Spanish soccer star Jenni Hermoso has lodged a criminal complaint over the unsolicited kiss by football federation boss Luis Rubiales after Spain’s victory in the Women’s World Cup, the national prosecutor’s office said on Wednesday.
Hermoso gave her testimony on Tuesday and the complaint will be processed “as soon as possible”, the prosecutor added.
With the complaint, Rubiales could face criminal charges in addition to the ongoing inquiry by Spain‘s top sport court for “serious misconduct” and an investigation by world soccer governing body FIFA, which has provisionally suspended Rubiales from office for 90 days.
Neither Hermoso’s representatives nor Rubiales were immediately available for comment.
Rubiales grabbed Hermoso’s head and kissed her on the lips during the medal-giving ceremony that followed Spain’s 1-0 victory over England in the Women’s World Cup final on August 20.
Late last month, the prosecutor for Spain’s High Court said Rubiales could face a sexual assault charge, which carries a prison term of between one and four years, if Hermoso, who lives and plays in Mexico, were to file a complaint.
The High Court has jurisdiction over the case as the incident took place abroad – in Sydney, Australia.
Hermoso said she did not want to be kissed, and that she felt “vulnerable and a victim of an aggression”. Rubiales, who has so far refused to resign despite heavy pressure, said the kiss was “spontaneous, mutual, euphoric and consensual”.
Rubiales’ behaviour has sparked outrage in Spain and abroad. He also grabbed his crotch while standing close to Spain’s Queen Letizia and her 16-year-old daughter during the final.
The Spanish men’s team criticized the country’s soccer boss on Monday for his “unacceptable behaviour”, but one of the team’s captains, Real Madrid defender Dani Carvajal, sparked criticism later for arguably questioning Hermoso’s status as victim in an interview for Spanish radio Onda Cero.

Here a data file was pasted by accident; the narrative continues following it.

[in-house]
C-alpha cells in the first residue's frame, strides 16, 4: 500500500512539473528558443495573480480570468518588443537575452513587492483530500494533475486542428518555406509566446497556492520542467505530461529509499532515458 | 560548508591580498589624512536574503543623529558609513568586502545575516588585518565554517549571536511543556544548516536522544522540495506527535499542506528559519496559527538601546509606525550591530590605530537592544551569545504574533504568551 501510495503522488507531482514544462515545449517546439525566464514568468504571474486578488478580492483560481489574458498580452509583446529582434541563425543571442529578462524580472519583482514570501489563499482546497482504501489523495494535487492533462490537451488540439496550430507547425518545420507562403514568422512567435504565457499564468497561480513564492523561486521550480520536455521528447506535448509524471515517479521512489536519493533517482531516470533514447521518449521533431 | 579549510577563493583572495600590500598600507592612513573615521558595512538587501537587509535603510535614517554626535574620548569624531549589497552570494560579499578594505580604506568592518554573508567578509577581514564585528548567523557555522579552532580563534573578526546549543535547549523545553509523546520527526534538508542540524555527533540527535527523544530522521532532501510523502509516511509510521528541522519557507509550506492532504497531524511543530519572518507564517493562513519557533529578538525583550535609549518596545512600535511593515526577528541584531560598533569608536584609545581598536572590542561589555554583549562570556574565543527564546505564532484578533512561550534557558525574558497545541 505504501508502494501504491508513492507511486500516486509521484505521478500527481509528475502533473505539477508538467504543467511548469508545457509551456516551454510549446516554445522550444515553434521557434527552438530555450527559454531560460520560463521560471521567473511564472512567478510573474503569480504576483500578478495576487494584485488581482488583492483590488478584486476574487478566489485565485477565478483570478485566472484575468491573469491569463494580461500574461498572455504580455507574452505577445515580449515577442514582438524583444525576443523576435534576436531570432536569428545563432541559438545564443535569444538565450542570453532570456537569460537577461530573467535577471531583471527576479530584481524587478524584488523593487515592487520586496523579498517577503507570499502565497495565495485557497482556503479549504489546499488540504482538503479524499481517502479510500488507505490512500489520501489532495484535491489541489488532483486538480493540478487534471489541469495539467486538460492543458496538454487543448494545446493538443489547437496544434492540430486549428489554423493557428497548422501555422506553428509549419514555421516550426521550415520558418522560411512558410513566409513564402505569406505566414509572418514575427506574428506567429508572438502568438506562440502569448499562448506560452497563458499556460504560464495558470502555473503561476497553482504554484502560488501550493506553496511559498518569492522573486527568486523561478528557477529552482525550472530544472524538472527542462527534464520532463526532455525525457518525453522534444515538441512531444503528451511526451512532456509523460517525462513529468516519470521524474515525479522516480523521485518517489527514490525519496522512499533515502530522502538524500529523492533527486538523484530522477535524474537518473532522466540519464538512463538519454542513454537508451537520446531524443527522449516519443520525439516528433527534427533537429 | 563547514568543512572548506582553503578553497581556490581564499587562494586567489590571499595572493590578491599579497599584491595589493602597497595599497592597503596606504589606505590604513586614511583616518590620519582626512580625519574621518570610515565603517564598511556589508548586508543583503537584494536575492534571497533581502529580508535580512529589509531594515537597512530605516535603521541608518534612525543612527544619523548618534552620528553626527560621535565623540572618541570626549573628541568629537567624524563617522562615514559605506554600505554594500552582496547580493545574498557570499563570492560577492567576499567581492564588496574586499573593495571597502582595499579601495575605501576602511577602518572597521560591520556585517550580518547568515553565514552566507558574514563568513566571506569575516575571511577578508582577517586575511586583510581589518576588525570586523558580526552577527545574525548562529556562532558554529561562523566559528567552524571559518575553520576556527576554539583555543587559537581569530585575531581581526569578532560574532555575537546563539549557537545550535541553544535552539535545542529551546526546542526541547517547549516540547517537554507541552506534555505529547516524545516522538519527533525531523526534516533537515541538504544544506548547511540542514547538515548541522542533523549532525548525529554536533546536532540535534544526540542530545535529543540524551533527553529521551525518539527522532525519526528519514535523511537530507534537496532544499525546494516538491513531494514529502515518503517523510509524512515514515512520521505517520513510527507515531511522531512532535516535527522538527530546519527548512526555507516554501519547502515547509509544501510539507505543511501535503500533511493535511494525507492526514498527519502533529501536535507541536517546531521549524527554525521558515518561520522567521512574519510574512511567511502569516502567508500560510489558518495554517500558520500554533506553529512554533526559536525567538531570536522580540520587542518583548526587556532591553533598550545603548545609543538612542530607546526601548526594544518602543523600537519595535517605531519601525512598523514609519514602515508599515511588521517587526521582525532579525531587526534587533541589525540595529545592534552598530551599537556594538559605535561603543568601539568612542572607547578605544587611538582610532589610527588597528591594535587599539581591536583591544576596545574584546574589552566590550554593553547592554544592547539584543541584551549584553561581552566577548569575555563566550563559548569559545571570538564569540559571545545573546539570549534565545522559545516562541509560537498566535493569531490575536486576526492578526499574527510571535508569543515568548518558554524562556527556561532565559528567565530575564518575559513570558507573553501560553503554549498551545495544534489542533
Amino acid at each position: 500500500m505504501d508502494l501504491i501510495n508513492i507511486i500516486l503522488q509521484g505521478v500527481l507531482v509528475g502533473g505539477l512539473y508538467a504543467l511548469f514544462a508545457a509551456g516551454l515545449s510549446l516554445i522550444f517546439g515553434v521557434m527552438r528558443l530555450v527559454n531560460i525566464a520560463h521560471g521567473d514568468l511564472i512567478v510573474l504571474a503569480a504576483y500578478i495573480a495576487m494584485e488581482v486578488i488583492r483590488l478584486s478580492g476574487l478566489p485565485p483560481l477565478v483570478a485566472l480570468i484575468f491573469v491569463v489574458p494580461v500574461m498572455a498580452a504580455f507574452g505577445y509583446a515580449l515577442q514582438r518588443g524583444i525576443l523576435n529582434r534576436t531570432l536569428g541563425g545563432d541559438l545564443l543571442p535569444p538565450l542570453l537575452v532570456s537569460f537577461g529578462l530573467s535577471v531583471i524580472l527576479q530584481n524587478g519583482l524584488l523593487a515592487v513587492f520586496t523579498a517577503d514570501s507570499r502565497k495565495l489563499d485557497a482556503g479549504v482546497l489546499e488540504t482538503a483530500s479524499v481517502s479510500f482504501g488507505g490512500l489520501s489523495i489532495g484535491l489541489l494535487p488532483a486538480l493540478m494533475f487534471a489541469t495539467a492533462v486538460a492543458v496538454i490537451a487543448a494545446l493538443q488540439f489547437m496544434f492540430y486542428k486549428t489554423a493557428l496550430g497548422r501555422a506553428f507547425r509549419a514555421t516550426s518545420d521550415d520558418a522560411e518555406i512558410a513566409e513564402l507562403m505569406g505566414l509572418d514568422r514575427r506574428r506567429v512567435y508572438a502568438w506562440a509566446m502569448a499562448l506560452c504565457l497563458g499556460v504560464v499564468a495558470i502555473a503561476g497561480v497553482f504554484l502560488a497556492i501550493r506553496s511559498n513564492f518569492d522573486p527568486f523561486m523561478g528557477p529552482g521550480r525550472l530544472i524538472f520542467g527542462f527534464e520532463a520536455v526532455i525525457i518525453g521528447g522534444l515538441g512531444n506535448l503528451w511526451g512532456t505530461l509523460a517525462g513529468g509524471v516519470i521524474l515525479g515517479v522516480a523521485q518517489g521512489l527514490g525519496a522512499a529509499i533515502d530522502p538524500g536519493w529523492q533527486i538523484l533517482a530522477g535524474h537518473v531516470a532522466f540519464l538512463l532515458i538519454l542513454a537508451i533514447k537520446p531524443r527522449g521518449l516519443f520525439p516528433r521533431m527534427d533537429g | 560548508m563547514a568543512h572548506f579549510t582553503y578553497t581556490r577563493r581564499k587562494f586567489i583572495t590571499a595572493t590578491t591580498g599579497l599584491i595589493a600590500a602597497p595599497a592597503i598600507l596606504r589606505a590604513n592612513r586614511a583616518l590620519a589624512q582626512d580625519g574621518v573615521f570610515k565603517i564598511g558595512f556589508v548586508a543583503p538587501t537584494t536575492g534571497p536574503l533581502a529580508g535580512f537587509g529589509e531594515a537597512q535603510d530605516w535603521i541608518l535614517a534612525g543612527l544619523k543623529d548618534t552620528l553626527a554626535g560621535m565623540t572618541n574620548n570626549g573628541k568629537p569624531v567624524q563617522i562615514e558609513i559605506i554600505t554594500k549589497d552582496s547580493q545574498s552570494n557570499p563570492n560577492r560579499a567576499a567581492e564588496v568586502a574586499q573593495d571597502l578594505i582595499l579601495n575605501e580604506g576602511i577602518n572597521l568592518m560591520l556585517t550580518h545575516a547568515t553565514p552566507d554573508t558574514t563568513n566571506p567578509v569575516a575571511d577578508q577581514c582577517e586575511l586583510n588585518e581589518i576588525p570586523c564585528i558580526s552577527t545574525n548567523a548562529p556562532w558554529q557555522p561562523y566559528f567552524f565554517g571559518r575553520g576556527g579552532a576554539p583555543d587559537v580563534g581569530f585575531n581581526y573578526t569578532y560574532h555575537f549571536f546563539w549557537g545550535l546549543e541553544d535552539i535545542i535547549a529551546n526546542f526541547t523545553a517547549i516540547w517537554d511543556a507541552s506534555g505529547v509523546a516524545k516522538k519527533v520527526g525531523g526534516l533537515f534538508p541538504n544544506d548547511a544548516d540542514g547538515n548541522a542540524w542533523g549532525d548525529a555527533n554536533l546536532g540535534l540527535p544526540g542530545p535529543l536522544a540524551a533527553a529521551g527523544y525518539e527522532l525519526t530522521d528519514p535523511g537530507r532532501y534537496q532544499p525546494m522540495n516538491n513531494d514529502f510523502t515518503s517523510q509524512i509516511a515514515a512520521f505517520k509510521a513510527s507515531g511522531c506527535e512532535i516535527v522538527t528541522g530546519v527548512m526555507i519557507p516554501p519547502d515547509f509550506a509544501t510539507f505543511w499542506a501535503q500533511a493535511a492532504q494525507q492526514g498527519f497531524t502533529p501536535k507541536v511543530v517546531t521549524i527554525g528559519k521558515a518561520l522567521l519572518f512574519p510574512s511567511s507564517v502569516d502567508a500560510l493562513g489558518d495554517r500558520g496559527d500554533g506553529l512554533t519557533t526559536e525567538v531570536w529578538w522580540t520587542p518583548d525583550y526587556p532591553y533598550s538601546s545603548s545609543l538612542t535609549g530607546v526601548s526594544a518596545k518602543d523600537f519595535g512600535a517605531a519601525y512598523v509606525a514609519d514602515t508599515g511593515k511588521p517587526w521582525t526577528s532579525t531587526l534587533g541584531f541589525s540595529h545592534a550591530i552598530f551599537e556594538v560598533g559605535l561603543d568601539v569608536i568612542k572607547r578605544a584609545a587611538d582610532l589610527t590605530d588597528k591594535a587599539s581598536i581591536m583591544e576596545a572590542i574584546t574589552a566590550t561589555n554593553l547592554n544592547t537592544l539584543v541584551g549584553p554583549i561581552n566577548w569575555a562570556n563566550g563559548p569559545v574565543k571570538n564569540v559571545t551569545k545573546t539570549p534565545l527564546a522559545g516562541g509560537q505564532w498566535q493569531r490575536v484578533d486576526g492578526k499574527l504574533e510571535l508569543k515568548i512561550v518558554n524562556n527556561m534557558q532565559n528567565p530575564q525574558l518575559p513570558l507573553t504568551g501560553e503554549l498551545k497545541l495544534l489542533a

“That are legal bodies that are considering whether Jennifer is really a victim of something that is being investigated. There are people who have to decide whether there is an offender and a victim,” Carvajal said on Tuesday.
“So we can’t take a position or condemn one side or the other beforehand without really knowing what has happened, what has been stipulated, because Jennifer has not yet filed a complaint,” he added, unaware that Hermoso had met with prosecutors and filed a criminal complaint earlier in the day.
In an effort to explain his words in a press conference on Wednesday, Carvajal went further and said that “Rubiales should be supported in the same way as Jenni Hermoso” in this process.
“I can understand that Jenni is going through a bad time, we have to show my solidarity. However, I don’t think the president is having a good time either. I am not here to judge anyone,” Carvajal said.
“The presumption of innocence is a constitutional right. You cannot victimise or blame anyone.”
Women’s team coach Jorge Vilda, a close ally of Rubiales, was sacked on Tuesday. The RFEF later announced it had appointed Montse Tome to succeed Vilda, making her the first woman to manage the side.